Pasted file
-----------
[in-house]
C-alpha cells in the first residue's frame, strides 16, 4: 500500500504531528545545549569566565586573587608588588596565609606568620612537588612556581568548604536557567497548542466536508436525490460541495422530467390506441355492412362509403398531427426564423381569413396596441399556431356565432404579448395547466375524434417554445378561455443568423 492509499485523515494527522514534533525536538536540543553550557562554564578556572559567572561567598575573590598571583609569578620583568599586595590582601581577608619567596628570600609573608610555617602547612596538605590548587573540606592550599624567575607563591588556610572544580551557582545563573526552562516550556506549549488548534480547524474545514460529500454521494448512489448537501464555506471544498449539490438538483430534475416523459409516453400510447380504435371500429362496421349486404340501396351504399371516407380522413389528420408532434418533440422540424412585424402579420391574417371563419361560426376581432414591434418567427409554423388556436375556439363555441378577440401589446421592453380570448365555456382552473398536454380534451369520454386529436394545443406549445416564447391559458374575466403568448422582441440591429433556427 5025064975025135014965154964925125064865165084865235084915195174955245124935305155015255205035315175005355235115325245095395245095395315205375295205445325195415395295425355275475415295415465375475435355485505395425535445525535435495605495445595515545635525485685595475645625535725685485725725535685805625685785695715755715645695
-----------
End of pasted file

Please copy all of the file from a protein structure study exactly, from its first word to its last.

[in-house]
C-alpha cells in the first residue's frame, strides 16, 4: 500500500504531528545545549569566565586573587608588588596565609606568620612537588612556581568548604536557567497548542466536508436525490460541495422530467390506441355492412362509403398531427426564423381569413396596441399556431356565432404579448395547466375524434417554445378561455443568423 492509499485523515494527522514534533525536538536540543553550557562554564578556572559567572561567598575573590598571583609569578620583568599586595590582601581577608619567596628570600609573608610555617602547612596538605590548587573540606592550599624567575607563591588556610572544580551557582545563573526552562516550556506549549488548534480547524474545514460529500454521494448512489448537501464555506471544498449539490438538483430534475416523459409516453400510447380504435371500429362496421349486404340501396351504399371516407380522413389528420408532434418533440422540424412585424402579420391574417371563419361560426376581432414591434418567427409554423388556436375556439363555441378577440401589446421592453380570448365555456382552473398536454380534451369520454386529436394545443406549445416564447391559458374575466403568448422582441440591429433556427 5025064975025135014965154964925125064865165084865235084915195174955245124935305155015255205035315175005355235115325245095395245095395315205375295205445325195415395295425355275475415295415465375475435355485505395425535445525535435495605495445595515545635525485685595475645625535725685485725725535685805625685785695715755715645695